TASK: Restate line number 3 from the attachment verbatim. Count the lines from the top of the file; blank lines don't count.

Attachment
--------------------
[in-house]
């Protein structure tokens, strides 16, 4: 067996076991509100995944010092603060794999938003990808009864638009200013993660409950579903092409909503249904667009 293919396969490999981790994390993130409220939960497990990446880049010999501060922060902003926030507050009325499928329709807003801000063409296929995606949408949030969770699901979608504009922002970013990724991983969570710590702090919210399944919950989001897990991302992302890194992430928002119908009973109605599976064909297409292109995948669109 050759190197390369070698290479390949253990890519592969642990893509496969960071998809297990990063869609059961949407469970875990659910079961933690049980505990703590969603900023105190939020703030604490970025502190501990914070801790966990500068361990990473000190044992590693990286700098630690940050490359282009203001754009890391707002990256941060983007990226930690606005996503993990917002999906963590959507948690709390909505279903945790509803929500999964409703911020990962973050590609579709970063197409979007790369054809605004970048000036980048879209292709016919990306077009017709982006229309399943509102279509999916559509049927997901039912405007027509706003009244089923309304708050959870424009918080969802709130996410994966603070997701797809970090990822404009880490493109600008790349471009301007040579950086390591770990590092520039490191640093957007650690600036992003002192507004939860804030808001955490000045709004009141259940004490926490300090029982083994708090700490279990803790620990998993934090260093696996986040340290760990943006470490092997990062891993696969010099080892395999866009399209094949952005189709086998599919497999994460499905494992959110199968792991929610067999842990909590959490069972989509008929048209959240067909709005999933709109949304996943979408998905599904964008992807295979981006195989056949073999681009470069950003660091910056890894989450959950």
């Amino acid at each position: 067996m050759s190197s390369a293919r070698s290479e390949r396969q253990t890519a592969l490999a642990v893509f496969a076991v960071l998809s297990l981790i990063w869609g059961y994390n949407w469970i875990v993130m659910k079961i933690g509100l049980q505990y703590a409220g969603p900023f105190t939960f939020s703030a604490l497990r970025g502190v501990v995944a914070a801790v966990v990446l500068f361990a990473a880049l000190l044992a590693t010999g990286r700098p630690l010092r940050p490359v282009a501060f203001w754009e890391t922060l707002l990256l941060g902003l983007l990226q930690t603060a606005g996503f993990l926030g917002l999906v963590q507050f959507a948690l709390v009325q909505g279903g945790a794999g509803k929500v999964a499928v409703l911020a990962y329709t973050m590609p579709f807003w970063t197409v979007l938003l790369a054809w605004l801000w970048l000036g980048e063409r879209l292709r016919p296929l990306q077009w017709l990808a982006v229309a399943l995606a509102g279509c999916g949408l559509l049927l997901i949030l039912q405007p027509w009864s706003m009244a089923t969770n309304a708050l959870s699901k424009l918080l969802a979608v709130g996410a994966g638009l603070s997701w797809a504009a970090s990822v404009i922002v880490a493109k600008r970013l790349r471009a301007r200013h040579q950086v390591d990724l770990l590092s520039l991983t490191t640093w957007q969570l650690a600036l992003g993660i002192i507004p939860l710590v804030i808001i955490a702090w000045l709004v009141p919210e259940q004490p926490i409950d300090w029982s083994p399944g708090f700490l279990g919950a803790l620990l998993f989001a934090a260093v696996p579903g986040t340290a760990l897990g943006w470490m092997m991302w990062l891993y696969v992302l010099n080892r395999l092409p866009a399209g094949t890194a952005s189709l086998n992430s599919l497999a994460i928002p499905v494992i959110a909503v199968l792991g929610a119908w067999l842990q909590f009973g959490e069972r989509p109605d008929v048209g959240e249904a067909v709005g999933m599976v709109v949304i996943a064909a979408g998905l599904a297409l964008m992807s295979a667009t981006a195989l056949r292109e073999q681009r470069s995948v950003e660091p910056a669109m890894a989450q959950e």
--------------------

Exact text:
């Amino acid at each position: 067996m050759s190197s390369a293919r070698s290479e390949r396969q253990t890519a592969l490999a642990v893509f496969a076991v960071l998809s297990l981790i990063w869609g059961y994390n949407w469970i875990v993130m659910k079961i933690g509100l049980q505990y703590a409220g969603p900023f105190t939960f939020s703030a604490l497990r970025g502190v501990v995944a914070a801790v966990v990446l500068f361990a990473a880049l000190l044992a590693t010999g990286r700098p630690l010092r940050p490359v282009a501060f203001w754009e890391t922060l707002l990256l941060g902003l983007l990226q930690t603060a606005g996503f993990l926030g917002l999906v963590q507050f959507a948690l709390v009325q909505g279903g945790a794999g509803k929500v999964a499928v409703l911020a990962y329709t973050m590609p579709f807003w970063t197409v979007l938003l790369a054809w605004l801000w970048l000036g980048e063409r879209l292709r016919p296929l990306q077009w017709l990808a982006v229309a399943l995606a509102g279509c999916g949408l559509l049927l997901i949030l039912q405007p027509w009864s706003m009244a089923t969770n309304a708050l959870s699901k424009l918080l969802a979608v709130g996410a994966g638009l603070s997701w797809a504009a970090s990822v404009i922002v880490a493109k600008r970013l790349r471009a301007r200013h040579q950086v390591d990724l770990l590092s520039l991983t490191t640093w957007q969570l650690a600036l992003g993660i002192i507004p939860l710590v804030i808001i955490a702090w000045l709004v009141p919210e259940q004490p926490i409950d300090w029982s083994p399944g708090f700490l279990g919950a803790l620990l998993f989001a934090a260093v696996p579903g986040t340290a760990l897990g943006w470490m092997m991302w990062l891993y696969v992302l010099n080892r395999l092409p866009a399209g094949t890194a952005s189709l086998n992430s599919l497999a994460i928002p499905v494992i959110a909503v199968l792991g929610a119908w067999l842990q909590f009973g959490e069972r989509p109605d008929v048209g959240e249904a067909v709005g999933m599976v709109v949304i996943a064909a979408g998905l599904a297409l964008m992807s295979a667009t981006a195989l056949r292109e073999q681009r470069s995948v950003e660091p910056a669109m890894a989450q959950e």